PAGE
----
News: 1-35th AR trains with Nett Warrior at NIE 13.2
Story by Sgt. Robert Golden
MCGREGOR RANGE, N.M. – The 1st Battalion, 35th Armored Regiment, 2nd Brigade, 1st Armored Division, are conducting training during April and May at McGregor Range, N.M., using the Nett Warrior system as part of Network Integration Evaluation 13.2.
NIE 13.2 is fifth in a series of semi-annual exercises that are used to conduct operational tests and evaluations of equipment in realistic mission environments designed to measure network performance at all levels.
“The Nett Warrior is designed to allow soldiers on the battlefield to have a common operating picture as well as providing leadership with situational awareness of their soldiers location on the battlefield,” said Capt. Samuel Greulich, a company commander in 1-35th AR.
The hand-held device, which resembles a smartphone, has built in GPS that automatically populates the map with icons that show the location of vehicles and other soldiers as well as helping to protect lives by allowing soldiers to know where friendly forces are or where dangerous areas have been reported.
“We won’t go in front of another squad because we know where they are, so there won’t be friendly fire,” said Spc. Samuel Judy, infantryman, 1-35th AR.
The device also gives them the ability to place markers on the digital map to alert other soldiers of danger. So if there is a suspected IED on a road, they can put that information in the Nett Warrior device so no one drives into it, said Judy, originally of Claremont, Minn.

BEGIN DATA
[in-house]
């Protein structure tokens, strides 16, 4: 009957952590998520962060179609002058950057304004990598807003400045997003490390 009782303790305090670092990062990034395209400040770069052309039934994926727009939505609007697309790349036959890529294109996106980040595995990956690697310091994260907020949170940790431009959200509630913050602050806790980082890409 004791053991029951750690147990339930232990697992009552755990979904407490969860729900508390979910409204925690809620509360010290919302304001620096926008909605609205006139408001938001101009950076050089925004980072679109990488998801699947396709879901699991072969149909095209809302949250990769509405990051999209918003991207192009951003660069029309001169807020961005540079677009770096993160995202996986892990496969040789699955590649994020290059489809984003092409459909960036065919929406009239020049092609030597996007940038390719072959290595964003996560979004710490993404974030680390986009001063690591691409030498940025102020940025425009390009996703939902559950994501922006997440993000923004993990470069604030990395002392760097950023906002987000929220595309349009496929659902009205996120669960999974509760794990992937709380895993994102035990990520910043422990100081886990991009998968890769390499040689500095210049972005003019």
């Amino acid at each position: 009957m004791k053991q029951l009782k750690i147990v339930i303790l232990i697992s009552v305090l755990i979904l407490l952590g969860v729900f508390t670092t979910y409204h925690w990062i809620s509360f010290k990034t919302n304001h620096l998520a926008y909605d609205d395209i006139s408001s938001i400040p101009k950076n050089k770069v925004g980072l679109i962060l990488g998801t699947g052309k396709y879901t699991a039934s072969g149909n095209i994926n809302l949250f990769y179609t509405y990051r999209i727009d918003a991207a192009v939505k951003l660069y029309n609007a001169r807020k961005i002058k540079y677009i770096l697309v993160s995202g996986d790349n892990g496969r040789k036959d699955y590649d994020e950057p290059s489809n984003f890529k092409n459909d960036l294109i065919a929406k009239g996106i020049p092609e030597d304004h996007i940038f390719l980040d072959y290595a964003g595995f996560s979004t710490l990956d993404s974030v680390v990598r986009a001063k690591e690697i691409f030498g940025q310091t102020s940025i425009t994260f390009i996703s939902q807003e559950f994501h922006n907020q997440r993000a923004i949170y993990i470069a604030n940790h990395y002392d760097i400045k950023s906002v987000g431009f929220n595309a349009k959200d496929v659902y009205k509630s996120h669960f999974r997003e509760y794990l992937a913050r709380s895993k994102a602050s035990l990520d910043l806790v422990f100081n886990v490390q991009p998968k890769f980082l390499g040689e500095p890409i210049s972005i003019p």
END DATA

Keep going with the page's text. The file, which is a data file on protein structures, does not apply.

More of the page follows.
The company used the device as part of their assault on a mock village at McGregor Range. It also aided with planning the mission by allowing them to identify the buildings on the map before entering the village.
“It gives us a better image of the battlefield, so while we are (at the command post) and the objective is six or 18 miles down the road, we can see what the village actually looks like, similar to going on Google Earth,” said Sgt. Nicholas Schriefer, infantry squad leader, 1-35th AR.
Nett Warrior enabled the company to plan and brief the mission to all of the soldiers faster than they were previously able to do and that will help units down range where a lot of things that don’t have give them very long to plan, he added.
“We did that in the last NIE where we probably had 15 to 20 minutes to plan before every mission, and the only reason it was successful was because of the Nett Warrior,” said Schriefer, a Dallas native.
The company continues to participate in NIE as it helps to ensure Soldiers on the battlefield have the best tools, technology and training available to accomplish any mission.
“Every soldier can affect the fight. The U.S. Army has the best trained and most disciplined soldiers in the world. By giving them the tools they need, we empower them to accomplish their mission,” said Brig. Gen. John W. Charlton, commander, Brigade Modernization Command.